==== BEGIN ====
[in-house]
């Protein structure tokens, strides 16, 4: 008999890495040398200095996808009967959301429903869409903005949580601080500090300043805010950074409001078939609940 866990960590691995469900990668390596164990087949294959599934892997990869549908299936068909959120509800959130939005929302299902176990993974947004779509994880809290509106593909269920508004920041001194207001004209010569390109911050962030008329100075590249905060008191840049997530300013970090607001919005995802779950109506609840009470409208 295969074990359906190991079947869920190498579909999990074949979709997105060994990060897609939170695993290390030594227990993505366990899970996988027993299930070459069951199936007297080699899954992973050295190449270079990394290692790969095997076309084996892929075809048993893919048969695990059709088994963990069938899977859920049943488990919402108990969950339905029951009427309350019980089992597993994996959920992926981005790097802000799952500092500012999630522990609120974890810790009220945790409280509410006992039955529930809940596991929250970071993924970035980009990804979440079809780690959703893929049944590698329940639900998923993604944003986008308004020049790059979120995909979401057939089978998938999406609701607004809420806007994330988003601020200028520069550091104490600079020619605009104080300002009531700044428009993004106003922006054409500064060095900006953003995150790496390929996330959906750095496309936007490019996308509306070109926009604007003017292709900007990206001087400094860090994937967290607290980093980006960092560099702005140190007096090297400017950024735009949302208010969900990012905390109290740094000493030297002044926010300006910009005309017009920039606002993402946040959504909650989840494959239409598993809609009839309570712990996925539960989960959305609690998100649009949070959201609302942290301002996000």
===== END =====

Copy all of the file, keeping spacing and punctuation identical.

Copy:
[in-house]
């Protein structure tokens, strides 16, 4: 008999890495040398200095996808009967959301429903869409903005949580601080500090300043805010950074409001078939609940 866990960590691995469900990668390596164990087949294959599934892997990869549908299936068909959120509800959130939005929302299902176990993974947004779509994880809290509106593909269920508004920041001194207001004209010569390109911050962030008329100075590249905060008191840049997530300013970090607001919005995802779950109506609840009470409208 295969074990359906190991079947869920190498579909999990074949979709997105060994990060897609939170695993290390030594227990993505366990899970996988027993299930070459069951199936007297080699899954992973050295190449270079990394290692790969095997076309084996892929075809048993893919048969695990059709088994963990069938899977859920049943488990919402108990969950339905029951009427309350019980089992597993994996959920992926981005790097802000799952500092500012999630522990609120974890810790009220945790409280509410006992039955529930809940596991929250970071993924970035980009990804979440079809780690959703893929049944590698329940639900998923993604944003986008308004020049790059979120995909979401057939089978998938999406609701607004809420806007994330988003601020200028520069550091104490600079020619605009104080300002009531700044428009993004106003922006054409500064060095900006953003995150790496390929996330959906750095496309936007490019996308509306070109926009604007003017292709900007990206001087400094860090994937967290607290980093980006960092560099702005140190007096090297400017950024735009949302208010969900990012905390109290740094000493030297002044926010300006910009005309017009920039606002993402946040959504909650989840494959239409598993809609009839309570712990996925539960989960959305609690998100649009949070959201609302942290301002996000």